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Heart and tummy-warming soul food is on the winter menu at this hospitable estate, from classic farm-style soups with farm bread, to the Hartenberg hamburger with chunky fries. There's a Vintners Platter to share, Banting options, vegetarian choices, and, of course the estate fine wines to complement your meal.  Open for lunch from Mon - Sat from noon, booking advisable. Call 021 865 2541 or e-mail info@hartenbergestate.com.

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 Winter Classics at Belmond Mount Nelson Hotel

 

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Winter feasting at the Belmond Mount Nelson Hotel’s Planet restaurant

 involves a  a menu of hearty, traditional and classic dishes. Modern mezze, antipasti and fritto misto make starters, or opt for Chef Rudi Liebenberg’s famous South African Cheese Fondue.

There's a Valrhona chocolate fondue as well, silky indulgence at R365 for two.

For mains, there's  Laingsburg lamb neck, linefish, grilled chicken breast and tortellini or mushroom risotto. The Winter Feast Special costs R325 per person. In addition, classic Beef Wellington - albeit with a twist - is back, presenting another sustaining option. 

 

For more info or to make  a reservation, please phone 021 483-1000 or e-mail: restaurantreservations.mnh@belmond.com

 

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Glenelly’s  Lady May range consists of just one wine – Lady May 201 is  a beautiful cab  finished with 10% of petit verdot and a splash of cab franc. It’s an elegant wine in the best Gallic tradition:  cellarmaster Luke O’Cuinneagain expresses his talent in understated creations that many connoisseurs relish.

 

 The wine is a tribute to estate owner May de Lencquesaing who  - along with running Chateau Pichon Longueville Comtesse de Lalande in Bordeaux -  invested in Stellenbosch 14 years ago, buying an old fruit farm and transforming it into a distinctive and beautiful wine estate.

Should any woman think she is too old to take on a venture like this, Lady May could be the inspiration  needed: she is in her 90's, and is still very active in running both her French and Cape estates, supported by her two grandsons.  At the launch last year of the renovated cellar and opening of a new tasting room and The Vine  Bistro, her young grandson introduced some of the wines, casually mentioning that he was in charge of marketing the estate across the USA, Europe and Asia.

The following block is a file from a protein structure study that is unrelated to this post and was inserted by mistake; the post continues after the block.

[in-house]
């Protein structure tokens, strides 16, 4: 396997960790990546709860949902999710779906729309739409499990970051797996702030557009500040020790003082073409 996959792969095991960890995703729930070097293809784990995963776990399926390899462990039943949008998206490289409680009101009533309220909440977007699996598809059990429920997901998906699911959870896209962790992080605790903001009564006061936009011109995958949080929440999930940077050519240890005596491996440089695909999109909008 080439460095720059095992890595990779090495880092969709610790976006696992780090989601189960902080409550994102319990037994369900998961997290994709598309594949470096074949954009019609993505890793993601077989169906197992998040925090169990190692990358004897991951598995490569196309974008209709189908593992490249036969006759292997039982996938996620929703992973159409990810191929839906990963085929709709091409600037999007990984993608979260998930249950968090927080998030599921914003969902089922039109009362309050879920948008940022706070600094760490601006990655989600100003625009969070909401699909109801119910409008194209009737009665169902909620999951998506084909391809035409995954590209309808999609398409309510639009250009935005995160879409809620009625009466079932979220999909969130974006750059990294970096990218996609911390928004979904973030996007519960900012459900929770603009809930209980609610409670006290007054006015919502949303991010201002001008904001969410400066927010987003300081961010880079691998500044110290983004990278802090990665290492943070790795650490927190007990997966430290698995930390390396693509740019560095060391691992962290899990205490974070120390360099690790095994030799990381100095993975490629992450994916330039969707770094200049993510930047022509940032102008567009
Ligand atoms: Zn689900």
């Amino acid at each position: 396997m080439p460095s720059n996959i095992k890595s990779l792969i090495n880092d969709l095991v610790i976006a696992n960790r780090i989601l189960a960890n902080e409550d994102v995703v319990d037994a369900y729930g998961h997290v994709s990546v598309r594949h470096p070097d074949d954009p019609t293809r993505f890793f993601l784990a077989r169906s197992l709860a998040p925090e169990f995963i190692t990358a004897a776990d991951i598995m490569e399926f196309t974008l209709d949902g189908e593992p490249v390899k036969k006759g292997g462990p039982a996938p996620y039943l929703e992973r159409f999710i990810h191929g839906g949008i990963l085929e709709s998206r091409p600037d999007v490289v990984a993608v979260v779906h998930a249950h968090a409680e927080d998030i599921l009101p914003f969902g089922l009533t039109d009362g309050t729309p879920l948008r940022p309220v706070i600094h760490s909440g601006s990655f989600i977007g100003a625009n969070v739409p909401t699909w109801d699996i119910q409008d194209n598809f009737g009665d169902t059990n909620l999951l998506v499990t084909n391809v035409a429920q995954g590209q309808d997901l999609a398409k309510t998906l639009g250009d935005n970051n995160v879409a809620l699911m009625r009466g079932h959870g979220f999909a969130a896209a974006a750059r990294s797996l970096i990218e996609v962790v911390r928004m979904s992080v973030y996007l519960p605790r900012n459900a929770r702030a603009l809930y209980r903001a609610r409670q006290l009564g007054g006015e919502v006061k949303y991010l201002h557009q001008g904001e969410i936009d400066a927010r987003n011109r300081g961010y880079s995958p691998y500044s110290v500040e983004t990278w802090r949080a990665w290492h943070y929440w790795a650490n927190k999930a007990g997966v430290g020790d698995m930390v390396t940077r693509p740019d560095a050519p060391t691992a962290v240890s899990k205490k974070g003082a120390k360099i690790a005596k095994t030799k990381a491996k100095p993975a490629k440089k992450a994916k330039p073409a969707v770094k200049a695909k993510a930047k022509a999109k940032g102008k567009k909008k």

Glenelly offers visitors a world-class destination, with May de Lencquesaing’s extensive private glass museum as an added attraction .

 

There are more than 300 items on display, antique and contemporary, dating from Roman pieces through glass from the 18th and 19th centuries, Art  Nouveau and Art Deco pieces, creations gy Salvador Dali and the Italian glassblower master, Lindo Tagliapietra, to contemporary South African works.

 One need not be a mother to savour a day in such beautiful surroundings, but for children looking for an unique venue for mothers who appreciate fine wine and relaxed seasonal  bistro fare, it would be hard to beat a day at Glenelly with its  spectacular views. Or just schedule a visit to see what hard work and vision can be achieved by a nonagenarian who takes little heed of passing years.

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Wineland news, events and seasonal attractions for December and into January 2017.

 

Travellers taking Route 62 will find new attractions at the historic Boplaas Family vineyards at Calitzdorp.The latest addition to their distilled product range is the Boplaas Whisky, a blended cask aged grain whisky,  to be enjoyed on the rocks or with a mixer.The Boplaas Whisky is made from maize, and distilled to an alcohol content of 93% and then diluted with distilled water to 68% strength.  Aging takes place in American oak  for between 54 and 60 months.  This is followed up with a short period in Boplaas brandy barrels. The whisky is again diluted with distilled water to 43% and then bottled unfiltered.

Then there's the Boplaas Stoepsit bistro - self-explanatory eaterie to visit.b2ap3_thumbnail_boplaas-something2.jpg

Pop! Pop! Pop! Boplaas will operate a pop-up tasting station in Sedgefield from the 16 - 31 December (excluding Sundays) where visitors can  taste the wine ranges, place an order and get it delivered to their  holiday destination in the Garden Route (next day deliveries, except on public holidays and weekends). For  more information, phone 044-2133326,  or email boplaas@mweb.co.za, admin@boplaas.co.za .

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Diners Club Winemaker of the year 2016

 

At a gala dinner last week, Pierre Wahl of Rijks received this award – many would say it was overdue.  Pierre commented "It has taken 21 years of love, determination, and patience to be named Winemaker of the Year. At Rijk's we concentrate only on Chenin Blanc, Pinotage and Shiraz which has allowed me to focus and understand  these cultivars over time from budburst to harvest. “ Congratulations Pierre.

 

 

 

For visitors who prefer an informal feast with delicious wines, Delheim’s riverside picnics offer laidback lunchtime feasts on the Klip river banks, surrounded by abundant birdlife.                          b2ap3_thumbnail_delheim-picnic-2.jpgb2ap3_thumbnail_delheim-picnic-1.jpg